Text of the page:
As if South African platinum producers weren’t already having a difficult time in the business, now the Zimbabwe tax authorities are getting up close and personal to examine the work being done how it affects the country’s profits. According to Finance Minister Tendai Biti, if the nation is to benefit from its own natural resources, the tax laws are in need of serious revisions.
The Finance Minister has reported amendments to the Revenue Authority Act giving Zimbabwe’s Revenue Authority the power to closely inspect miners. These authorities will be able to visit any mining location, enter the premises, examine everything from mining operations to records and security systems, and even go so far as taking samples from the site. Tax authorities will also be able to collect important information like deeds and trade lists in order to assess individual’s tax liability.
These developments could prove detrimental to South African platinum miners working in Zimbabwe, something the mining industry does not need especially since their growing list of problems already includes demands for wage increases, weak metal prices, and rising production costs. And let’s not even mention the amount of muscle the authorities are willing to flex to get their point across. Some companies have been handed bills as hefty as $33.8 million. These increased tax demands on mining companies puts pressure on the cash flows, therefore causing significant delays in expansion programs that would substantially increase output, some upwards of 50%.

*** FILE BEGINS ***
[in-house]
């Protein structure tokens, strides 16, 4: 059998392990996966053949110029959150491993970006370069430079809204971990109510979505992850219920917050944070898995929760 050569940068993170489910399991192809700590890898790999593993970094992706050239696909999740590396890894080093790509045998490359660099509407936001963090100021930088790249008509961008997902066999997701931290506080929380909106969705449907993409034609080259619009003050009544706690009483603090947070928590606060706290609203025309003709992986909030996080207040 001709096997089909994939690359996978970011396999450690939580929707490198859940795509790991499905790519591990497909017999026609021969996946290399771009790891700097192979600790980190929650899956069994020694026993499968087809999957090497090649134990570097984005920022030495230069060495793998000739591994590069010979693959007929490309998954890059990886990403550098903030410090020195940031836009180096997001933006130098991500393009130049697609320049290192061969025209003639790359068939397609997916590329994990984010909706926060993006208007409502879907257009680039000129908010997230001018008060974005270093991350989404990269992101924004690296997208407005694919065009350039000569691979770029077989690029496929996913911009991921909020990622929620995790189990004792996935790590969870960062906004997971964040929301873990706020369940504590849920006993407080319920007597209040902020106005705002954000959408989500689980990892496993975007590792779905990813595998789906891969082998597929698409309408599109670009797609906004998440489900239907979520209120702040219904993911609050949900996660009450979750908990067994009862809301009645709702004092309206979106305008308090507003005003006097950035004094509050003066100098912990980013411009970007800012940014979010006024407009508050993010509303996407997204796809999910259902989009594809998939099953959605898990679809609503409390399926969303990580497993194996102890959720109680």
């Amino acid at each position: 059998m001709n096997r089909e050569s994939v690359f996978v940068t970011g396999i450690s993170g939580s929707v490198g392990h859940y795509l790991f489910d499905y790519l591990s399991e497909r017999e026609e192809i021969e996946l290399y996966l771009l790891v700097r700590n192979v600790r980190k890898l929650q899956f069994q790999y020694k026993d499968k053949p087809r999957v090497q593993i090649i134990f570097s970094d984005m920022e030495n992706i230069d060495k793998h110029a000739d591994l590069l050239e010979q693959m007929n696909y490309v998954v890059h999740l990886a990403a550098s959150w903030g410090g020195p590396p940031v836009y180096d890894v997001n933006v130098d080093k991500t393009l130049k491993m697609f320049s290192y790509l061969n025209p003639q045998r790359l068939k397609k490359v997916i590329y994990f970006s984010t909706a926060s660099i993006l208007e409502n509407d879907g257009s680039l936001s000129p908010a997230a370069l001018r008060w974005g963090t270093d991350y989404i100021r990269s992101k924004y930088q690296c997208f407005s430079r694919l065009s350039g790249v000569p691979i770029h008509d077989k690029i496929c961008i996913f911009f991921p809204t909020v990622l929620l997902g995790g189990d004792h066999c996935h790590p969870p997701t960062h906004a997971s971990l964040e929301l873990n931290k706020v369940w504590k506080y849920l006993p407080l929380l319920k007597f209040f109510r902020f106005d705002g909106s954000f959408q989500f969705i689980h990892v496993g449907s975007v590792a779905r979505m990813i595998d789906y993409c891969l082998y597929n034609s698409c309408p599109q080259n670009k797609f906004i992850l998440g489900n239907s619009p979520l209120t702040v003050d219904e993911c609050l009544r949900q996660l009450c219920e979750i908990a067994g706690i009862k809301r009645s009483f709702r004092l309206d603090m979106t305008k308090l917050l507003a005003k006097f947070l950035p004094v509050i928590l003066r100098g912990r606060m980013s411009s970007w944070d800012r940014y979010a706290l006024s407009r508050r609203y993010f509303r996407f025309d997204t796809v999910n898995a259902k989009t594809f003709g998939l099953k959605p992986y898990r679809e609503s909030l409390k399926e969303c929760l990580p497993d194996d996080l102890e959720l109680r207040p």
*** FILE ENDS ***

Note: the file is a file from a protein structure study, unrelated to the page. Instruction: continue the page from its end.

While Zimbabwe has the second largest known platinum reserves, the aggressive measures taken by these tax authorities are giving the nation an unfortunate crisis of confidence.
photo from flickr